The year went by quickly. I am almost done with my term as ALA President and I could not be more thankful for the education I received over the last year. I learned a lot about myself and even more about leadership. Some may think that once you take over this type of a leadership role, it’s because you have finely honed your leadership skills. I am happy to report that is not the case. Thankfully, there is always so much more to learn. ." data-share-imageurl="" style="position:fixed;top:0px;left:0px;">
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Big Ideas

Thankfully, It Never Stops

The year went by quickly. I am almost done with my term as ALA President and I could not be more thankful for the education I received over the last year. I learned a lot about myself and even more about leadership. Some may think that once you take over this type of a leadership role, it’s because you have finely honed your leadership skills. I am happy to report that is not the case. Thankfully, there is always so much more to learn.

For me, leadership has always been about experimentation. I go with my gut a lot, and I spend a lot of time observing what is going on around me to get a read on the room or situation. Leadership also requires patience toward yourself and others. It requires you to be very in tune with those with whom you are working; leadership should be fun and should equally fill and empty your buckets.

Here are the three most important things that I learned about leadership this past year:

  • Be vulnerable and have humility. No one is perfect, and that should be expected and embraced. If you are vulnerable as a leader and open yourself up to those around you, you create a great trust. This trust encourages stronger collaboration, fosters a positive-conflict environment and creates a greater opportunity for wider perspectives. If you make yourself vulnerable, everyone in the room will follow. If you make a mistake or change your mind, that’s OK — shout it from the rooftops. If you try to hide things, it discredits your authenticity. Everyone appreciates a leader who is open and honest and creates trust.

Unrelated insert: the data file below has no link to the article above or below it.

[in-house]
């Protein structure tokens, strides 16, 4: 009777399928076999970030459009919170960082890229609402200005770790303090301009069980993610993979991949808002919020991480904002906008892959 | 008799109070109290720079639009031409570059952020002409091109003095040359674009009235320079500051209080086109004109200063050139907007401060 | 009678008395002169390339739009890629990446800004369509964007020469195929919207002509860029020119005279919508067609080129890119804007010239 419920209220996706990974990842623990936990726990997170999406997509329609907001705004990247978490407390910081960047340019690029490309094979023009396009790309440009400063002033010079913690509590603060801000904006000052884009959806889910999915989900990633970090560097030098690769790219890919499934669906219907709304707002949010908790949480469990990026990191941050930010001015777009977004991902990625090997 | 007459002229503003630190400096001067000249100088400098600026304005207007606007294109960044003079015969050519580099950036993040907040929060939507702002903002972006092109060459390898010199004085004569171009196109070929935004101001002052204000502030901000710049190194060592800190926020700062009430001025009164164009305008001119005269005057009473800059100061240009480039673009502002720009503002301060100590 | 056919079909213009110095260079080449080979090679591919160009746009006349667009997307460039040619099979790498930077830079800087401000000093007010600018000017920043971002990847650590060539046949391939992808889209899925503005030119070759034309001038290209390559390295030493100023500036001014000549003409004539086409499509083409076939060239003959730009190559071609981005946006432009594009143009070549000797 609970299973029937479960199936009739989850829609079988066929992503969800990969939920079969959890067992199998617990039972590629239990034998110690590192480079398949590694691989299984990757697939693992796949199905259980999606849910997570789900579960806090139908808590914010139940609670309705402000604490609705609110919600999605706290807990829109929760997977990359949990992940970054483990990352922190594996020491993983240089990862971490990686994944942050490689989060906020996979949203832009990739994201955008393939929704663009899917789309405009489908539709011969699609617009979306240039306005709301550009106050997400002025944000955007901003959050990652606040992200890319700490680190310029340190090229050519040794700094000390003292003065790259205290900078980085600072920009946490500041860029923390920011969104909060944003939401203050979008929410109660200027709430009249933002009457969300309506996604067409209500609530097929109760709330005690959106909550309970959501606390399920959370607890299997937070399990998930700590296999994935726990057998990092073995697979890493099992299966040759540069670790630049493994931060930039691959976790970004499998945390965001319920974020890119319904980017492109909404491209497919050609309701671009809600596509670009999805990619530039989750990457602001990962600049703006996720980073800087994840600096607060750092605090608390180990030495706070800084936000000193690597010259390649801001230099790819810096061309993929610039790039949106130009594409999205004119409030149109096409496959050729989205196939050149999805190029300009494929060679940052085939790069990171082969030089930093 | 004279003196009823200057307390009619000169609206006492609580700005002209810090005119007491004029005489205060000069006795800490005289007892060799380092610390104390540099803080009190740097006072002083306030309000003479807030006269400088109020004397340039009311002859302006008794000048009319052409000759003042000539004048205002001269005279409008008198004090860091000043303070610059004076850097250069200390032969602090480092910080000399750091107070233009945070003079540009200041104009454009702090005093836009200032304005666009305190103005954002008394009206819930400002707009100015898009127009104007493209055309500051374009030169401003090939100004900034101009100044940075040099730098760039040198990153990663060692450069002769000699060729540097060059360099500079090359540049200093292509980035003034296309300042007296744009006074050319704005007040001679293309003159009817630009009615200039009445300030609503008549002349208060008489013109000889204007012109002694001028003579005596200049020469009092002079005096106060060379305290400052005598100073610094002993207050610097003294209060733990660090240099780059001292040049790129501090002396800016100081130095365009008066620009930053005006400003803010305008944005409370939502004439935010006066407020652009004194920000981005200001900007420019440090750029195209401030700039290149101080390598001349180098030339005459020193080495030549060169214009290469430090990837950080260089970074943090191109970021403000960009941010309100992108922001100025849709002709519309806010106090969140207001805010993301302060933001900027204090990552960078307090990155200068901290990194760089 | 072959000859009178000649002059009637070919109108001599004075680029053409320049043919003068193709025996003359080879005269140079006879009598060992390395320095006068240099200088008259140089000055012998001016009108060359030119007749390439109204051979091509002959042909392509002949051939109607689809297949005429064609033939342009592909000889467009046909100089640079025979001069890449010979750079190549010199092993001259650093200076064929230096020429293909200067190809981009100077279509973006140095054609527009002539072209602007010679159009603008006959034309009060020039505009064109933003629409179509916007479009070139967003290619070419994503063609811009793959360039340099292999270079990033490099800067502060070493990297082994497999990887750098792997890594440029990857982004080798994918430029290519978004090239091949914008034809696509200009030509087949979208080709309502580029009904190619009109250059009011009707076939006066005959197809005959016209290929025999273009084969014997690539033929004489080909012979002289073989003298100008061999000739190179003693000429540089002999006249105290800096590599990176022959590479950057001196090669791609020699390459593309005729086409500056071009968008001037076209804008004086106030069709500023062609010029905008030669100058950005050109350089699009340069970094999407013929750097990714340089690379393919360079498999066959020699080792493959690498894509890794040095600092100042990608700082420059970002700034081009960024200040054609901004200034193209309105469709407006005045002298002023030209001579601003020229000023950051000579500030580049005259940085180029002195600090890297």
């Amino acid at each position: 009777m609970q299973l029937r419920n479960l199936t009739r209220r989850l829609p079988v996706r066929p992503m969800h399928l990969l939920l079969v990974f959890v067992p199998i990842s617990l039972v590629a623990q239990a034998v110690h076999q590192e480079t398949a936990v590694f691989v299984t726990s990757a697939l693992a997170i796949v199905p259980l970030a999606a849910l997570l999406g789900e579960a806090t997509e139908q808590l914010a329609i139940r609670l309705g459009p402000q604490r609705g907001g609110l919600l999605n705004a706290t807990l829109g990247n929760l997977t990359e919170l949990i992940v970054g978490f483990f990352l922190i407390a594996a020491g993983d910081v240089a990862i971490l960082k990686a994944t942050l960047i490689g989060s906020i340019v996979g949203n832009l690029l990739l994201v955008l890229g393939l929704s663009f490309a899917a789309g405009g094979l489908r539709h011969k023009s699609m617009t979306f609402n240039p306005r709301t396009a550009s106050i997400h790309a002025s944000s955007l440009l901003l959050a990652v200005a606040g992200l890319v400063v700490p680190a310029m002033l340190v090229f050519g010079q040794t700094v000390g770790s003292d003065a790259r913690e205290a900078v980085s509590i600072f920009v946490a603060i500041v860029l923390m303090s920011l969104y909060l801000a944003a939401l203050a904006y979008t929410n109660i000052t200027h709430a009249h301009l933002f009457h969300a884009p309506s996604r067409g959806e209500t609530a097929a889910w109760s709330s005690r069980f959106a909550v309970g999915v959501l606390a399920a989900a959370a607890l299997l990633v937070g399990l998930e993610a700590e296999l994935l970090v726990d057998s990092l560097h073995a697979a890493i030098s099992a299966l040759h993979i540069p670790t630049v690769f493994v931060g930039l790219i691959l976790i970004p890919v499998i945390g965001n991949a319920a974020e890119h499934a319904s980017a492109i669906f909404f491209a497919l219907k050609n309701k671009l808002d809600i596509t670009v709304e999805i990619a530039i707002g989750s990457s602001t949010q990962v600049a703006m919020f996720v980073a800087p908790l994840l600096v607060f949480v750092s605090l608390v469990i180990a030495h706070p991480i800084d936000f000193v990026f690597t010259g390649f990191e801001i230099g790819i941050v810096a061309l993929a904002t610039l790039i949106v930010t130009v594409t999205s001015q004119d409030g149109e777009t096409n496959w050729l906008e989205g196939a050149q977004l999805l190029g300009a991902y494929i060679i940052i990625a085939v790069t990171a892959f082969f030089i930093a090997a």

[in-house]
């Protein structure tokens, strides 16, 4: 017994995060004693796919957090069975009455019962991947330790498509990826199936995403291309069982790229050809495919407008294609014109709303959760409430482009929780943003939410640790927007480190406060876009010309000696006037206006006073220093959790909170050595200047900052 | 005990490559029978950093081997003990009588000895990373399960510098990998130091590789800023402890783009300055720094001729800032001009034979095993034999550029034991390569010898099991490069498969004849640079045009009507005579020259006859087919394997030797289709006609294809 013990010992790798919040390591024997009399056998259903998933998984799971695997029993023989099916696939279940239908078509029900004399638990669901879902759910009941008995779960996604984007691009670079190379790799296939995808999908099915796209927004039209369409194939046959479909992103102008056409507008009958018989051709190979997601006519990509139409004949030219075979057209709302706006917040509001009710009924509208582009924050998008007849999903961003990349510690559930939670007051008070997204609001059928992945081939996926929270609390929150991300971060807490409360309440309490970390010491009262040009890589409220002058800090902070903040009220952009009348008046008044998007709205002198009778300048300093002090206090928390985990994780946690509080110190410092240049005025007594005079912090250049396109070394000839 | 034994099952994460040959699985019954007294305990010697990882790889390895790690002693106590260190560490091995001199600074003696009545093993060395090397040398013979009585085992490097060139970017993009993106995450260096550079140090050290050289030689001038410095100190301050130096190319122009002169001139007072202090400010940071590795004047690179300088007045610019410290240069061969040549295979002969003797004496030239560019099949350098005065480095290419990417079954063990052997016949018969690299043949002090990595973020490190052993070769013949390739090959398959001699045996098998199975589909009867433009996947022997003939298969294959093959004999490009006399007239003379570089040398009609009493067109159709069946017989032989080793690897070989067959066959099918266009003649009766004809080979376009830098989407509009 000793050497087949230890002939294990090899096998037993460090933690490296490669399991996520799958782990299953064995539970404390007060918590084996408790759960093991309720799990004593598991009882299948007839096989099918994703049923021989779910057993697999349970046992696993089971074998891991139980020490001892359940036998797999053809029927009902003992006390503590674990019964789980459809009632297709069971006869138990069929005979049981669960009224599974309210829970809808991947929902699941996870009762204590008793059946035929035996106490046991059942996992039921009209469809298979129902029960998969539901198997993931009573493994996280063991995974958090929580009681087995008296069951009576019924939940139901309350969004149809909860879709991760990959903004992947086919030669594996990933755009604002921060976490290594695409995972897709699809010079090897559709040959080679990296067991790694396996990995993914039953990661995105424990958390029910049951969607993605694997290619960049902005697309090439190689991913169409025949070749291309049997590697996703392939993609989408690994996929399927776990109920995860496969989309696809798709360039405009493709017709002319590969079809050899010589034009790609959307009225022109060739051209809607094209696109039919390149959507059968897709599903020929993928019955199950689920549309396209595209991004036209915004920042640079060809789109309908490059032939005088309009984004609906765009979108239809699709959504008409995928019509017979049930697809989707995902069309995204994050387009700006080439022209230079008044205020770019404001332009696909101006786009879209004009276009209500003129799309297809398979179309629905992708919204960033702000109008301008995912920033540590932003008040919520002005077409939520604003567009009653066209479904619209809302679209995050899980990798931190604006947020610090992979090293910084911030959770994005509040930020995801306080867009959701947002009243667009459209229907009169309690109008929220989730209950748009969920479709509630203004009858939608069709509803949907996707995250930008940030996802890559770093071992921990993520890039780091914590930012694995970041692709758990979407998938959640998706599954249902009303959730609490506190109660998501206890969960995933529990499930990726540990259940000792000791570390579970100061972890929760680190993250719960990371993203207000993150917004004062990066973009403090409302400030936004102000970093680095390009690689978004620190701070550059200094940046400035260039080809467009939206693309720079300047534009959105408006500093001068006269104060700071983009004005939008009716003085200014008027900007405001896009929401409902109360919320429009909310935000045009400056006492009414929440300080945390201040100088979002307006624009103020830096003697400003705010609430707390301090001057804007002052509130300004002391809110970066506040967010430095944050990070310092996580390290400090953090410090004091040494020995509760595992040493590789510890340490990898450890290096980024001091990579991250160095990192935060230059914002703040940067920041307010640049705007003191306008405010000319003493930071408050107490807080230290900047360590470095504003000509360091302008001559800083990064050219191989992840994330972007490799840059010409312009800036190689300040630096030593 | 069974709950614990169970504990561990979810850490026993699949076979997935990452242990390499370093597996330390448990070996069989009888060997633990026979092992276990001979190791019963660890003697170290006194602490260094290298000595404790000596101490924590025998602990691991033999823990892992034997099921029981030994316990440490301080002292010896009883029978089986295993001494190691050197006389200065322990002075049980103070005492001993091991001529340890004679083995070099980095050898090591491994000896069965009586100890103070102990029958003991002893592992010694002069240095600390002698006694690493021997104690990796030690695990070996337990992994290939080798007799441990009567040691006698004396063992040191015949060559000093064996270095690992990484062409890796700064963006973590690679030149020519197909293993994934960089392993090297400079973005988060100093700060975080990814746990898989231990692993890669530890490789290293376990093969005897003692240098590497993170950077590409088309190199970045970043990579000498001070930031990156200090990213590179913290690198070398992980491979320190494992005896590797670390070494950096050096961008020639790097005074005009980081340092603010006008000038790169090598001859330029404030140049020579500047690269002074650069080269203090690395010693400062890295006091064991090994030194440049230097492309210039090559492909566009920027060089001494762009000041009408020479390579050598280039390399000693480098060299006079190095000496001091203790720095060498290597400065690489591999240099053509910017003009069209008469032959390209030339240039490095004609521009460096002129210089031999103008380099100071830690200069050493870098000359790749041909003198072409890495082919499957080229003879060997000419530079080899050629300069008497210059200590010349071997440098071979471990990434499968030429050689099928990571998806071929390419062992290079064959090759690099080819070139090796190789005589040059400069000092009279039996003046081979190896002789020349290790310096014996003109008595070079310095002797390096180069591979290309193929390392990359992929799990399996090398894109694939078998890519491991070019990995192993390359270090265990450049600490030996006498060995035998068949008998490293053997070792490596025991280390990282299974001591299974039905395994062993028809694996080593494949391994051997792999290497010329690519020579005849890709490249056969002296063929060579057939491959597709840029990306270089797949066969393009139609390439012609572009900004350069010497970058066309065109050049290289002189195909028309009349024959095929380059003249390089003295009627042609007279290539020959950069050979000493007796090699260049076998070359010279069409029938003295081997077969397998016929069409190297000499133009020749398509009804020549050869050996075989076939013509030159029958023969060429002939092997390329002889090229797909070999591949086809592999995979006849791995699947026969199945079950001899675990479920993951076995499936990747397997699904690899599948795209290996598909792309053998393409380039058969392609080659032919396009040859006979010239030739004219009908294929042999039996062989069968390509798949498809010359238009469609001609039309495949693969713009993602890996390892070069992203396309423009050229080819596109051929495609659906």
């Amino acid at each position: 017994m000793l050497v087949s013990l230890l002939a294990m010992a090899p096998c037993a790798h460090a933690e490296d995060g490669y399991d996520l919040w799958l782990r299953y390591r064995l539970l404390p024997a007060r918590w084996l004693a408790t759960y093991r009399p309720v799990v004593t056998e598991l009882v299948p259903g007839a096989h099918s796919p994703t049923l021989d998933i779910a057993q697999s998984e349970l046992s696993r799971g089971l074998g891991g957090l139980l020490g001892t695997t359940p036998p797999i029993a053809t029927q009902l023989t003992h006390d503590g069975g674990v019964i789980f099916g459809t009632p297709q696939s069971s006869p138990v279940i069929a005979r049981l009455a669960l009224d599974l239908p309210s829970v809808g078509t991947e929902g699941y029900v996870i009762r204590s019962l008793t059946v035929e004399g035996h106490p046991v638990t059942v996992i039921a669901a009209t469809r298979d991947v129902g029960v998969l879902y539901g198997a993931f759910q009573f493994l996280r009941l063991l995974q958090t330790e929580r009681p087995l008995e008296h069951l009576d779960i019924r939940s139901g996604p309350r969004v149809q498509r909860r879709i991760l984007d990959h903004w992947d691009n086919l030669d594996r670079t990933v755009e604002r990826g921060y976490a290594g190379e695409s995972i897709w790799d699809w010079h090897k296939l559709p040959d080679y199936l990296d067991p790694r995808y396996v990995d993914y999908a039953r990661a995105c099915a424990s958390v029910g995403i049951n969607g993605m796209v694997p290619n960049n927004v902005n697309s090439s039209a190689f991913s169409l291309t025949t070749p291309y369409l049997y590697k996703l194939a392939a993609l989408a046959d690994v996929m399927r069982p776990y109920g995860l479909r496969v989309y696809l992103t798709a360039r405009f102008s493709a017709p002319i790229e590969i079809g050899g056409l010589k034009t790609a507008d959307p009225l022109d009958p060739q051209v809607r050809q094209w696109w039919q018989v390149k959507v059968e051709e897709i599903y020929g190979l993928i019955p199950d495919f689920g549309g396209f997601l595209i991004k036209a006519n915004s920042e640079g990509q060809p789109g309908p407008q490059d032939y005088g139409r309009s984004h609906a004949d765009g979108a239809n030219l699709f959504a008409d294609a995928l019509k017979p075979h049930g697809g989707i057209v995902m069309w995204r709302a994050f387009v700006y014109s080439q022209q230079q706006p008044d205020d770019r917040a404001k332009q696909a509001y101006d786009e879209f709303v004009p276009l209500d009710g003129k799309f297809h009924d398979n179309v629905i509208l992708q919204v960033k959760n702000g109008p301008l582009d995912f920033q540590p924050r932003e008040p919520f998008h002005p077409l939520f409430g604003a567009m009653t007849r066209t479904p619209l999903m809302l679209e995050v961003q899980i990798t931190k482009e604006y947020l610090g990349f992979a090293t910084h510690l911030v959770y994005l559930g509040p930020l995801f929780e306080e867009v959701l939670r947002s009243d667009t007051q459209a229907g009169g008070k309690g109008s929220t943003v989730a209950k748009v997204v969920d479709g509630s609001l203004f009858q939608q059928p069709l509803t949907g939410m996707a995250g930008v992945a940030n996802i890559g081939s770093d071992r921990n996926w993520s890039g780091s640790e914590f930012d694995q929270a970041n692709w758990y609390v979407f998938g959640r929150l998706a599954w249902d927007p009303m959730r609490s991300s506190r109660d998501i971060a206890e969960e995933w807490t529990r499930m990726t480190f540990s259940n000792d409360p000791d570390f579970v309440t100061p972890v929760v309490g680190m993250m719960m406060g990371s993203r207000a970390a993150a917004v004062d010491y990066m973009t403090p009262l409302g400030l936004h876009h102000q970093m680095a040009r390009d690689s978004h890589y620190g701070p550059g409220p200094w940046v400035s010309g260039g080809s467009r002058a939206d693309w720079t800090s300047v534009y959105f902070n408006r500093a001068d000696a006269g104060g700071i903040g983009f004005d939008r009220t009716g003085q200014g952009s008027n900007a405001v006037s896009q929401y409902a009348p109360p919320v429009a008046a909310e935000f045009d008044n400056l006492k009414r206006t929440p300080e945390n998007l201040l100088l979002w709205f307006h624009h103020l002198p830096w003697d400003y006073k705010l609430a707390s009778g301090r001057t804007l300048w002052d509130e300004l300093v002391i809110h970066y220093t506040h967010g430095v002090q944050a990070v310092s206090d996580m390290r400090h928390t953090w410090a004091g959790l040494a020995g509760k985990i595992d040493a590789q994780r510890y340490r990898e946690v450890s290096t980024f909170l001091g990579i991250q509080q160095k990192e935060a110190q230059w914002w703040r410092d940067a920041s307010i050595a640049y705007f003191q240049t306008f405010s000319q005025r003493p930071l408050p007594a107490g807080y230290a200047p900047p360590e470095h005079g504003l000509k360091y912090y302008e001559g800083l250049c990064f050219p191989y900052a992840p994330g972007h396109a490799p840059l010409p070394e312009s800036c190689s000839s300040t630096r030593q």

No one is perfect, and that should be expected and embraced. If you are vulnerable as a leader and open yourself up to those around you, you create a great trust.
  • Be accountable. Like it or not, people are counting on you. If you say you are going to do something, do it. And, if you find yourself in a situation where you cannot meet the deadline, speak up and ask for help. The best leaders are those who do not do everything themselves. What better way to foster succession planning and real buy-in from the entire team than to share the work and make everyone a part of the movement — not just by soliciting opinions, but by putting words into action?

  • Be communicative. How many times have we heard that you can never communicate too much? I am still surprised by how much communication is appreciated by others. It never hurts to let people know what is going on, even if all that is going on is that you are still thinking about it. The void created by silence is always filled by something, so it might as well be filled with information. Let people know what you are thinking about doing, even if a final decision has not yet been made. You may receive some very helpful feedback that adds value to your ultimate decision.

Even though I have spent a lot of time learning about these topics over the last year, I definitely do not have them perfected — and I’m thankful for that. I encourage you all to experiment with your own leadership skills, whether it's in your workplace, in your local chapter, at home or in a community organization. For me, leadership is the gift that keeps on giving me an education. I thank all of you for allowing me to learn while I served the Association and you!

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